Tindersticks will play a song @ the “Review Show” on BBC 2 Friday 21 Oct @ 11pm

freshly twittered “We’ll play a song to The Review Show on BBC 2 Friday 21 Oct @ 11pm as a 3-piece set-up, with Stuart Staples, Dan McKinna and David Boulter!”

so if you’re able to tune in into BBC2 there’s a live song for you

n.b. this one is from an old BBC session btw

Update: this performance was canceled as Stuart A. Staples is ill & has lost his voice – at the recent two gigs the band only played instrumental versions of the songs (Film Scores and regular songs). Get well soon Stuart !

New Tindersticks’ Album will be recorded this summer in France

according to this interesting interview in the Daily Post:

http://www.dailypost.co.uk/leisure/entertainment-news/2011/05/20/tindersticks-set-for-first-liverpool-gig-55578-28745940/

“Over summer Stuart, with David Boulter and Neil Fraser (co-founders of Tindersticks) plus additions Dan McKinna and Earl Harvin, will be working on a new album at Stuart’s French home studio, but it’s unlikely to be released before autumn.”

Some new “old” insights into the post-Curtains time & the original band-line-up split

Insight into the post-Curtains time & the original band-line-up split can be found in the newly published liner notes on Can our Love & Waiting for the moon on the official websites discography.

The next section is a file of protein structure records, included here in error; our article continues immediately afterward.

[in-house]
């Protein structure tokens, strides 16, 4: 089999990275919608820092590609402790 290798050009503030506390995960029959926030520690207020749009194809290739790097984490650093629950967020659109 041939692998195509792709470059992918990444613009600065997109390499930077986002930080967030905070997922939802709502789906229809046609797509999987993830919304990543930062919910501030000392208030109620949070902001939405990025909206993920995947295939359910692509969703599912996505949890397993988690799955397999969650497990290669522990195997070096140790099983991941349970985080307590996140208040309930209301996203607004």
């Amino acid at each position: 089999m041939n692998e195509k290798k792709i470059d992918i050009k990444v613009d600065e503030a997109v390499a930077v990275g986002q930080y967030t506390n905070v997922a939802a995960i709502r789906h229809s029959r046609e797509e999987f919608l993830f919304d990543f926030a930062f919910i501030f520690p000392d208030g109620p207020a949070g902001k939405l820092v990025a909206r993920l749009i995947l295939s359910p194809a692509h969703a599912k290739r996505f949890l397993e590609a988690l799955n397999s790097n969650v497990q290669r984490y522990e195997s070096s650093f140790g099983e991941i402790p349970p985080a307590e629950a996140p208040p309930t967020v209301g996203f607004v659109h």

Check it out here in full:

http://www.tindersticks.co.uk/discography/

 

some points:

tindersticks had been together for almost 10 years. Six people, all equal. Even when it wasn’t. We were a financial disaster. We were told to split the band. Make members employees; claim their wages against tax. So we split down the middle. Me, Dickon and Stuart. Mark, Al and Neil. This was supposed to help. But it just divided us.”


“The problems started during the making of “curtains” five years before. Everyone was to blame in different ways. The fact was we were bored. We’d gone from being six very strong people, pushing forward, to becoming this machine, just ticking over. It began to feel there was always one or more of us not believing, detached. … Simple Pleasure was made out of the need to change. We should have had the guts to end it there. What followed with Can Our Love and Waiting For The Moon were failures. Some wonderful music and great songs, but as whole pieces of work, they fail. And trying just wasn’t fun anymore. The magic had gone.”